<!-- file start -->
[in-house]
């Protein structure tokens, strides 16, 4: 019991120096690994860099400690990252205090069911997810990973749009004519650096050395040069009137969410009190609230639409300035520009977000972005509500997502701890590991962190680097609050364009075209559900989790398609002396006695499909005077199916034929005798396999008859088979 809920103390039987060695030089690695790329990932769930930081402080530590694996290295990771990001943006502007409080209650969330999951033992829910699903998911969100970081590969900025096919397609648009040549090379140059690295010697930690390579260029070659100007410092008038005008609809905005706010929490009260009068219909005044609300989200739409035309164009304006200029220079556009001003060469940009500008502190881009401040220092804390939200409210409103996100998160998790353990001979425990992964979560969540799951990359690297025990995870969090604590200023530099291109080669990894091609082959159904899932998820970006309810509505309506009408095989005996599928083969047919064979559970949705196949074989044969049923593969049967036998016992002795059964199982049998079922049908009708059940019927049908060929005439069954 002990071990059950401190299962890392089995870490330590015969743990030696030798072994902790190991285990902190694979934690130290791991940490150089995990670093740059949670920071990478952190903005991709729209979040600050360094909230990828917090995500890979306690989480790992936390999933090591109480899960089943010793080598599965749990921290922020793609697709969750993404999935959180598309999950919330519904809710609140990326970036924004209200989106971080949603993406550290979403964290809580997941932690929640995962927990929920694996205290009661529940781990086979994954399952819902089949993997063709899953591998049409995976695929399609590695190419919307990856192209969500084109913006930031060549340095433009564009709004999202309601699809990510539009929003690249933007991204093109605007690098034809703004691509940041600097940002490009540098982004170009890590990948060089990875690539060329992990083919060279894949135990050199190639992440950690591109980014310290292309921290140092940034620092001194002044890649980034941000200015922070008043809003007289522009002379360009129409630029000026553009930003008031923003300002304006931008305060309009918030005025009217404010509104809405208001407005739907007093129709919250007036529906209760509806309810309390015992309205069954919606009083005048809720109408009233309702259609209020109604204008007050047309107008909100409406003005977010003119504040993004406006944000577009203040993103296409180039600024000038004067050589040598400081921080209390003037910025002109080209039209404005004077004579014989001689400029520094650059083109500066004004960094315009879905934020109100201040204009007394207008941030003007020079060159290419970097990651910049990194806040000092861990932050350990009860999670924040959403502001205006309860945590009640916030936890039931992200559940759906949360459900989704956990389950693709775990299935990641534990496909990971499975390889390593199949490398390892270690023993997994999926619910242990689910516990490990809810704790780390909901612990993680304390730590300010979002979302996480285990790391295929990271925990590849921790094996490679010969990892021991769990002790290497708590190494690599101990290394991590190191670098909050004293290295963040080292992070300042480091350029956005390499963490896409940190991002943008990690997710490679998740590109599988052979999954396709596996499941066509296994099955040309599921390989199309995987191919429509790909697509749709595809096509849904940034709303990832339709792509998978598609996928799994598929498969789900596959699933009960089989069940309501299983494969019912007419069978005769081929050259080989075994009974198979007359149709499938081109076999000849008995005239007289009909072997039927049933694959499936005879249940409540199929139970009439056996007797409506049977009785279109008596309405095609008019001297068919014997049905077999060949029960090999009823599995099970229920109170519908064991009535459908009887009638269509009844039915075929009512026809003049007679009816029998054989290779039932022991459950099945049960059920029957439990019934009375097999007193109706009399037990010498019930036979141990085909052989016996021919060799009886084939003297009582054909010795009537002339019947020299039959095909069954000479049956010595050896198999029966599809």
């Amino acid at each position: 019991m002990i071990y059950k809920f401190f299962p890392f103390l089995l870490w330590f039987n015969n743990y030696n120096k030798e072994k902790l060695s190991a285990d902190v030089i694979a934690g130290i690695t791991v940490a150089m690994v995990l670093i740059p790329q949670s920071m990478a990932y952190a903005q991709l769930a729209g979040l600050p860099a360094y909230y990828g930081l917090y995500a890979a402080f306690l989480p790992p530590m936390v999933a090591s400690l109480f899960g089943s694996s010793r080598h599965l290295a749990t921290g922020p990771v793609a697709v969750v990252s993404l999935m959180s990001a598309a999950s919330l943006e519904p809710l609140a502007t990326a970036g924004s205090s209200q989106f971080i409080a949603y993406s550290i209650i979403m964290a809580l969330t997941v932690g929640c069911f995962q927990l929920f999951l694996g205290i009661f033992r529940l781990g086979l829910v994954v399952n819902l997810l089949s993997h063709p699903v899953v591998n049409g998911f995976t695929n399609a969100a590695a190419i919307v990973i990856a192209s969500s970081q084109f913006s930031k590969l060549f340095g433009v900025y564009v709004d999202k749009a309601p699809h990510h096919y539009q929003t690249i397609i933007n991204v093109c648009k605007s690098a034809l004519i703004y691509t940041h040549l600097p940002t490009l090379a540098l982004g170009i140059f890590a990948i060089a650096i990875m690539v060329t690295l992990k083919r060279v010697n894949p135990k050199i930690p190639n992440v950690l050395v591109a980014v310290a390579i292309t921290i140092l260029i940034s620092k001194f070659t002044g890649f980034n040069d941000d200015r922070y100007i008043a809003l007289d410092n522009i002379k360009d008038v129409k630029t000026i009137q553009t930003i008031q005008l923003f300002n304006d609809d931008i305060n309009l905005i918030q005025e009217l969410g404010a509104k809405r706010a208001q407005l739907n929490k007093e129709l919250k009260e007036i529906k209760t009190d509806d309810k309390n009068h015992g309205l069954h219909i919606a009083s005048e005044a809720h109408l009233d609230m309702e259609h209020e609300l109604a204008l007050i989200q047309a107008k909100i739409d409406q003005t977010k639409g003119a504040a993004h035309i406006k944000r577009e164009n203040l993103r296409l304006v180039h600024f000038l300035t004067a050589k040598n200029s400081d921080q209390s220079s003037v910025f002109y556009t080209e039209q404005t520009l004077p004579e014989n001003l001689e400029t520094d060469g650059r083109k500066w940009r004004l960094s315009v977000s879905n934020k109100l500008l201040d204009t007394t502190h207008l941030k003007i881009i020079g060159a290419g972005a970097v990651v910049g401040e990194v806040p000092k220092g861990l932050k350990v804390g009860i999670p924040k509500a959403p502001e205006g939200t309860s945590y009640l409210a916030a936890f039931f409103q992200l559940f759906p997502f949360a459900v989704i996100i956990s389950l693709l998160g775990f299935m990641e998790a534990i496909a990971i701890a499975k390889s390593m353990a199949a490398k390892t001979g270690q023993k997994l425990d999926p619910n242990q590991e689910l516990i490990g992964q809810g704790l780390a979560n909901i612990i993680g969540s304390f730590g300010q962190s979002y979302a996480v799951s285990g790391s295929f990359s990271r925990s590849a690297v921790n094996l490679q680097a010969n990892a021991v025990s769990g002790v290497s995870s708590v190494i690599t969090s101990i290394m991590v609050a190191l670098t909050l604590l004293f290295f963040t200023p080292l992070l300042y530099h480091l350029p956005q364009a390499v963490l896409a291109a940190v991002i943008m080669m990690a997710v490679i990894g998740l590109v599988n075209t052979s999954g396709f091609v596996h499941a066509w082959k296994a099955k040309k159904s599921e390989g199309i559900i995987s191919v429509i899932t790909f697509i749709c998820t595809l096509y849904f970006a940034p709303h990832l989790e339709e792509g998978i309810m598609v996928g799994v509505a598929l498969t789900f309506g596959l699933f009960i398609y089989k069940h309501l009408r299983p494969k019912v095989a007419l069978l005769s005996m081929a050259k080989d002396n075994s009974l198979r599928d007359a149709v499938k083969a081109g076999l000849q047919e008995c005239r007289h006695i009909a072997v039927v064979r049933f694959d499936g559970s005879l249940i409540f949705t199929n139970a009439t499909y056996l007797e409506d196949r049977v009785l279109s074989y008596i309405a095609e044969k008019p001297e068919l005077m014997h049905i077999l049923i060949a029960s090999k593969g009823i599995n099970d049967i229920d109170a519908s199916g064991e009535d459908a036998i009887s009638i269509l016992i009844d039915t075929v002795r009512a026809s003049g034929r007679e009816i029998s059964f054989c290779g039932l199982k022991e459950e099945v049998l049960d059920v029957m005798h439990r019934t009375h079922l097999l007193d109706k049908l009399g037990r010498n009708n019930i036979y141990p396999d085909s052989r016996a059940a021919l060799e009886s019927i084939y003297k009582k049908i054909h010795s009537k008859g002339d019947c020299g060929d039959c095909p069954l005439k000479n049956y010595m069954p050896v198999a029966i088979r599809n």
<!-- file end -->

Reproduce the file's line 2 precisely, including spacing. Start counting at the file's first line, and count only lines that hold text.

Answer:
């Protein structure tokens, strides 16, 4: 019991120096690994860099400690990252205090069911997810990973749009004519650096050395040069009137969410009190609230639409300035520009977000972005509500997502701890590991962190680097609050364009075209559900989790398609002396006695499909005077199916034929005798396999008859088979 809920103390039987060695030089690695790329990932769930930081402080530590694996290295990771990001943006502007409080209650969330999951033992829910699903998911969100970081590969900025096919397609648009040549090379140059690295010697930690390579260029070659100007410092008038005008609809905005706010929490009260009068219909005044609300989200739409035309164009304006200029220079556009001003060469940009500008502190881009401040220092804390939200409210409103996100998160998790353990001979425990992964979560969540799951990359690297025990995870969090604590200023530099291109080669990894091609082959159904899932998820970006309810509505309506009408095989005996599928083969047919064979559970949705196949074989044969049923593969049967036998016992002795059964199982049998079922049908009708059940019927049908060929005439069954 002990071990059950401190299962890392089995870490330590015969743990030696030798072994902790190991285990902190694979934690130290791991940490150089995990670093740059949670920071990478952190903005991709729209979040600050360094909230990828917090995500890979306690989480790992936390999933090591109480899960089943010793080598599965749990921290922020793609697709969750993404999935959180598309999950919330519904809710609140990326970036924004209200989106971080949603993406550290979403964290809580997941932690929640995962927990929920694996205290009661529940781990086979994954399952819902089949993997063709899953591998049409995976695929399609590695190419919307990856192209969500084109913006930031060549340095433009564009709004999202309601699809990510539009929003690249933007991204093109605007690098034809703004691509940041600097940002490009540098982004170009890590990948060089990875690539060329992990083919060279894949135990050199190639992440950690591109980014310290292309921290140092940034620092001194002044890649980034941000200015922070008043809003007289522009002379360009129409630029000026553009930003008031923003300002304006931008305060309009918030005025009217404010509104809405208001407005739907007093129709919250007036529906209760509806309810309390015992309205069954919606009083005048809720109408009233309702259609209020109604204008007050047309107008909100409406003005977010003119504040993004406006944000577009203040993103296409180039600024000038004067050589040598400081921080209390003037910025002109080209039209404005004077004579014989001689400029520094650059083109500066004004960094315009879905934020109100201040204009007394207008941030003007020079060159290419970097990651910049990194806040000092861990932050350990009860999670924040959403502001205006309860945590009640916030936890039931992200559940759906949360459900989704956990389950693709775990299935990641534990496909990971499975390889390593199949490398390892270690023993997994999926619910242990689910516990490990809810704790780390909901612990993680304390730590300010979002979302996480285990790391295929990271925990590849921790094996490679010969990892021991769990002790290497708590190494690599101990290394991590190191670098909050004293290295963040080292992070300042480091350029956005390499963490896409940190991002943008990690997710490679998740590109599988052979999954396709596996499941066509296994099955040309599921390989199309995987191919429509790909697509749709595809096509849904940034709303990832339709792509998978598609996928799994598929498969789900596959699933009960089989069940309501299983494969019912007419069978005769081929050259080989075994009974198979007359149709499938081109076999000849008995005239007289009909072997039927049933694959499936005879249940409540199929139970009439056996007797409506049977009785279109008596309405095609008019001297068919014997049905077999060949029960090999009823599995099970229920109170519908064991009535459908009887009638269509009844039915075929009512026809003049007679009816029998054989290779039932022991459950099945049960059920029957439990019934009375097999007193109706009399037990010498019930036979141990085909052989016996021919060799009886084939003297009582054909010795009537002339019947020299039959095909069954000479049956010595050896198999029966599809």